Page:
self.alignment(state.n, state.m, x, y, state.score)
    }
)

Semi-global alignment

align!(
    self,
    x,
    y,
    state,
    {
       // init block (before each column)
       self.S[state.col][0] = 0;
    },
    {
        // inner block (after each row)
    },
    {
        // outer block (after each column)
        if state.score > state.best || state.best_j != state.m {
            state.best = state.score;
            state.best_i = state.i;
            state.best_j = state.m;
        }
    },
    {
       self.alignment(state.best_i, state.best_j, x, y, state.best)
    }
)

Local alignment

align!(
    self,
    x,
    y,
    state,
    {
       // init block (before each column)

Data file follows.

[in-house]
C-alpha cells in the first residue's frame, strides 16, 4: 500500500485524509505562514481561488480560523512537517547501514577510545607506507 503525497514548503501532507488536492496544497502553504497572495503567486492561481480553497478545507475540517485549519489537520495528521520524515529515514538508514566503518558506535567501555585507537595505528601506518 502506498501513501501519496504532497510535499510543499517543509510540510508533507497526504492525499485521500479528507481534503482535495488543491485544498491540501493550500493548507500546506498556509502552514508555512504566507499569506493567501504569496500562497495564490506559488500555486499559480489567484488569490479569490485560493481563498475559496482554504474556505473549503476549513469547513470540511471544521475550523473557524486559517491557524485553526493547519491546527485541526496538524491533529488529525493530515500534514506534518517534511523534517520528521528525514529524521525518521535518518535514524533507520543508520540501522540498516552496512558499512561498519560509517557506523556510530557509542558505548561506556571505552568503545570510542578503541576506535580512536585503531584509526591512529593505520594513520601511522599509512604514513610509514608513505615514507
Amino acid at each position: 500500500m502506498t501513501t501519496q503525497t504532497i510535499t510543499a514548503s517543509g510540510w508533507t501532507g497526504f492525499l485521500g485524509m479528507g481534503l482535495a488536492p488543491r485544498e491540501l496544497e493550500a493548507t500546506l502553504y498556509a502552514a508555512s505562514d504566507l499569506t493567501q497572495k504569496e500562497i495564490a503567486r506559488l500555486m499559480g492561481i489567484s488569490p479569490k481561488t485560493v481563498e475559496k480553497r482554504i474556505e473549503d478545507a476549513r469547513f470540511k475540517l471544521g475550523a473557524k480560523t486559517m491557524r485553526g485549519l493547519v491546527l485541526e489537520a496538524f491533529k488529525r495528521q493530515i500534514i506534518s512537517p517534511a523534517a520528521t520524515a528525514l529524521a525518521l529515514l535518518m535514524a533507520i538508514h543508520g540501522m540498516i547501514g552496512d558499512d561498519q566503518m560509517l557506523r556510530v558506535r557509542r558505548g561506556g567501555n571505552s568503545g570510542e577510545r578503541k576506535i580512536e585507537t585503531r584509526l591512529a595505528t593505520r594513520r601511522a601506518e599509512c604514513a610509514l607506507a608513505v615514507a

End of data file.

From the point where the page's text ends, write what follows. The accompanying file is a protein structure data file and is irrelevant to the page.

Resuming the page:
self.S[state.col][0] = 0;
    },
    {
        // inner block (after each row)
        if state.score < 0 {
           self.S_traceback.start(state.i, state.j);
           state.score = 0;
        } else if state.score > state.best {
           state.best = state.score;
           state.best_i = state.i;
           state.best_j = state.j;
        }
    },
    {
        // outer block (after each column)
    },
    {
       self.alignment(state.best_i, state.best_j, x, y, state.best)
    }
)

Example general purpose data structures

Bit encoding

use bio::data_structures::bitenc::BitEnc;

// two bit encoding
let mut bitenc = BitEnc::new(2);

// push values
bitenc.push(0);
bitenc.push(2);
bitenc.push(1);

// random access
bitenc.get(1)
// output:
// Some(2u8)

// iterate
bitenc.iter().collect();
// output:
// [0u8, 2u8, 1u8]

Mostly small integers

use bio::data_structures::smallints::SmallInts;

// init
let mut smallints: SmallInts<u8, u64> = SmallInts::new();

// add values
smallints.push(3);
smallints.push(4);
smallints.push(255);
smallints.push(305093);

// random access
smallints.get(0)